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Cardinal Ratzinger, as Prefect and Theologian

Mark Brumley on the Writings of a Future Pope

NAPA, California, APRIL 27, 2005 (Zenit) - In Benedict XVI we are blessed with a theologian and pastor who has thought and prayed long and hard about Jesus Christ, the Church and its mission to the world.

So says Mark Brumley, president of Ignatius Press, which is the primary publisher of the English-language editions of Cardinal Ratzinger's works.

Brumley shared with us how the German cardinal engaged in the sophisticated work of a theologian while he held a high ecclesiastical office, and why he may be one of the greatest theologians of our time.

Q: What are some of the most remarkable contributions that Cardinal Ratzinger made to theology over the last 20-some years as prefect for the Congregation for the Doctrine of the Faith?

Brumley: It's important to distinguish between Cardinal Ratzinger's work as prefect of the Congregation for the Doctrine of Faith and his work as a theologian.

His contributions to theology as prefect of the CDF are different in kind from his contributions as a theologian, even though they both obviously agree with Catholic teaching.

As prefect of the CDF, he issued documents that are part of the Church's Spirit-guided magisterium. Catholics are to receive and accept this teaching as authentic Catholic teaching. These documents are more than a mere theologian's contribution to theology.

At the same time, since theologians don't have access to divine Revelation apart from how it has been expressed in the divinely inspired Scripture and the Spirit-assisted Tradition as interpreted by the magisterium, the ongoing work of the magisterium by definition "contributes to theology."

Responsible theologians make use of magisterial teaching in order reasonably and systematically to reflect on what God has revealed. So the work of the prefect of the CDF does, in fact, "contribute to theology."

That said, Cardinal Ratzinger has continued to publish theological works apart from exercising the authority of his CDF office. Some of these works closely relate to certain documents and concerns of the CDF.

For example, his book "The Nature and Mission of Theology" is tied to the CDF document "The Ecclesial Vocation of the Theologian," among other things. His book "Called to Communion" contains first-rate theological discussions of the nature of the Church, the papacy, and the hotly disputed theological issue of the relationship between the local diocesan Church and the universal Church.

Likewise, his recent book "Truth and Tolerance, which deals with Christianity and non-Christian religions, provides the reflections of Ratzinger the theologian on Church teaching contained in the document "Dominus Iesus," issued by Ratzinger the prefect of the CDF.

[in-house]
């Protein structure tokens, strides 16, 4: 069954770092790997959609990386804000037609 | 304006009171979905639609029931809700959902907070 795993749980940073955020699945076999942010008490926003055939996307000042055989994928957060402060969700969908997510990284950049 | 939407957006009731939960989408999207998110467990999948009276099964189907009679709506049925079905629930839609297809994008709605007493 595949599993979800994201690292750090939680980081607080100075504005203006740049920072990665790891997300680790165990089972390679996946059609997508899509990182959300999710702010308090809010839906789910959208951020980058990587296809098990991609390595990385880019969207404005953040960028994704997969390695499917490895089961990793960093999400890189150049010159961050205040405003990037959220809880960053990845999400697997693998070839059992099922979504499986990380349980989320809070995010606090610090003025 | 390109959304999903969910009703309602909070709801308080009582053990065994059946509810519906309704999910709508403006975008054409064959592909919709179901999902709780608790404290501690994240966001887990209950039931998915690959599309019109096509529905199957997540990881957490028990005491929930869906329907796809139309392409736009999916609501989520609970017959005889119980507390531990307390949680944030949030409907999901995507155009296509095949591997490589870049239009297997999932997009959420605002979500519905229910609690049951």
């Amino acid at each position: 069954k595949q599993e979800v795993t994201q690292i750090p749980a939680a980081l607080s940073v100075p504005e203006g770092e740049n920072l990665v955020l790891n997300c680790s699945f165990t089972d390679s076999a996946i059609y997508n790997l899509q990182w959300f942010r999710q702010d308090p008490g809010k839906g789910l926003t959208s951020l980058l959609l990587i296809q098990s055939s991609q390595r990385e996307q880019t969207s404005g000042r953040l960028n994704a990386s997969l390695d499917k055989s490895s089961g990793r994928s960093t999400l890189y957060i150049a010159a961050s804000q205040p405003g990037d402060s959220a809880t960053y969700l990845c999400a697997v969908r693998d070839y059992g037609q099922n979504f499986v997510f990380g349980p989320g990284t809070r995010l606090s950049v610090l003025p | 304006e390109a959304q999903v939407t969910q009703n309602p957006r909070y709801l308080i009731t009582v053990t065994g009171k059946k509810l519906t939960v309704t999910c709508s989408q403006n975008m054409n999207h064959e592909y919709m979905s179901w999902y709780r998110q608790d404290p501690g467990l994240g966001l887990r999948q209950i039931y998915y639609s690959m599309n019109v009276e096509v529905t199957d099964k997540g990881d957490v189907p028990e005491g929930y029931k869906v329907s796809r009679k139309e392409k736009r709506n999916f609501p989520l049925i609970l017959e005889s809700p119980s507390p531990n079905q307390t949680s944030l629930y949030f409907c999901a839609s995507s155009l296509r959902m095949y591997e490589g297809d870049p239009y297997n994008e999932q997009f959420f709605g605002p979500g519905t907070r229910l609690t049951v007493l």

As is appropriate for the work of a theologian, "Truth and Tolerance" amplifies and goes deeper than what is contained in "Dominus Iesus," which simply restates Church teaching that is binding on Catholics.

Q: What will Pope Benedict XVI bring of himself and his theological interests to the pontificate?

Brumley: Although Ratzinger the prefect is distinguishable from Ratzinger the theologian, we are blessed in Pope Benedict XVI with a theologian and pastor who has thought and prayed long and hard about Jesus Christ, the Church and her mission to the world.

He will, I believe, continue the twofold task of Vatican II -- renewing the inner life of the Church and reinvigorating the Church's mission in the world. He is committed to a renewal of biblical studies and a deepening of ordinary Catholics' appreciation of and participation in the sacred liturgy.

He staunchly proclaims the universal call to holiness of Vatican II. He understands the importance of dialogue among Christians and dialogue with world religions and seekers, while he upholds the integrity of Catholic faith and insists on a renewed missionary drive to spread the gospel of Jesus Christ to the world.

And he knows that in the areas of morality and social justice, the Christian message has not been tried and found wanting, as G.K. Chesterton noted, but has been found difficult and left untried. Furthermore, he sees the threat of radical relativism and many other "isms."

Q: What have you thought of Cardinal Ratzinger's writings over the years?

Brumley: My reading of his writings has led me to think that he is one of the greatest theologians of our time. His writings reflect his commitment to a living Catholic tradition, an understanding of the faith that is ever ancient and ever new.

It is remarkable that we have a Pope who has written so much prior to becoming Pope. Also remarkable is the fact that, while he has held a high ecclesiastical office, he has at the same time ...

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